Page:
Despite wide expectations that there would be a further cut to the Official Cash Rate, the Reserve Bank has surprised commentators with their decision to hold it at 1 percent for now.
Following the radical 0.5 percent cut in August, and no change in September, it was widely expected that there would be a reduction of 0.25 basis points in yesterday's announcement.
The Monetary Policy Committee agreed that economic developments since their August decision were having the desired stimulatory effect and did not warrant a further change at this stage.
Yesterday's statement said that the Committee had debated the positive and negative effects of keeping the OCR at 1.0 percent versus reducing it to 0.75. It said they agreed that both actions would be generally in line with the current OCR projection and that the reductions made this year were "transmitting through the economy" but it would take time for the full effect to be apparent.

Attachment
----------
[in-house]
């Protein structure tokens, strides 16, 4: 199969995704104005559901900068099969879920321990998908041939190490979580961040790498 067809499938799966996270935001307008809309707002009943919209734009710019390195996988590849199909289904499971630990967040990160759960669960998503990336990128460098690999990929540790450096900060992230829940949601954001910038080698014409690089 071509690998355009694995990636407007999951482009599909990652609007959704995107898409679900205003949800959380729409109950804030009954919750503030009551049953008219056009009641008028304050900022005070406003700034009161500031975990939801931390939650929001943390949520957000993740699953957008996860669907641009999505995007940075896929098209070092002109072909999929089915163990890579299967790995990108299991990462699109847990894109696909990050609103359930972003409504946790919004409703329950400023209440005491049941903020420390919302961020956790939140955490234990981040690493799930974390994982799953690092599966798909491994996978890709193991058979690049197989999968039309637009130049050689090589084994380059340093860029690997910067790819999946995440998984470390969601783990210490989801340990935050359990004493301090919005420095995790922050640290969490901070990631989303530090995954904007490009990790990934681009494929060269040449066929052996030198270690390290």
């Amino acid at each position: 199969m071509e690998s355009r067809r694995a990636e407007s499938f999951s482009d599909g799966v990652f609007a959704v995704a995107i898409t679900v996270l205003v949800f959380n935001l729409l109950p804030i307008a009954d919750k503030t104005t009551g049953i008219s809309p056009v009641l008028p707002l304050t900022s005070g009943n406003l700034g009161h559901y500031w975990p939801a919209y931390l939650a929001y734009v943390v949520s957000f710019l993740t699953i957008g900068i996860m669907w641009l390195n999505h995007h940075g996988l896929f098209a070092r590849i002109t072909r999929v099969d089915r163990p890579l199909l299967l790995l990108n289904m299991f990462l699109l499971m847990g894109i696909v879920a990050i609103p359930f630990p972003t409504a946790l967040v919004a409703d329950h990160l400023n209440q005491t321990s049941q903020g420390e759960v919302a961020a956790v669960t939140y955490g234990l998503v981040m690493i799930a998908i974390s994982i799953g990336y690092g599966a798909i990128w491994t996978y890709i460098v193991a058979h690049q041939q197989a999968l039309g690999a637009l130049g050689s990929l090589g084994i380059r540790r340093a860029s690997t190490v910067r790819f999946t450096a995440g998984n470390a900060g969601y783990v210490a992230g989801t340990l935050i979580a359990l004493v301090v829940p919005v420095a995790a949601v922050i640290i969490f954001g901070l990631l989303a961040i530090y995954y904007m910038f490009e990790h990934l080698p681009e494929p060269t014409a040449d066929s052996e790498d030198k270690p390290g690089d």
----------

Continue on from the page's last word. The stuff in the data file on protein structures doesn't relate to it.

The consensus was to keep the OCR at 1.0 percent, but the Committee noted the economic risks were still pointing to the downside in the near term and they would consider a further reduction in the future if warranted.
The next OCR announcement will be in February 2020.
You can read the full Monetary Policy Statement for November at the Reserve Bank website.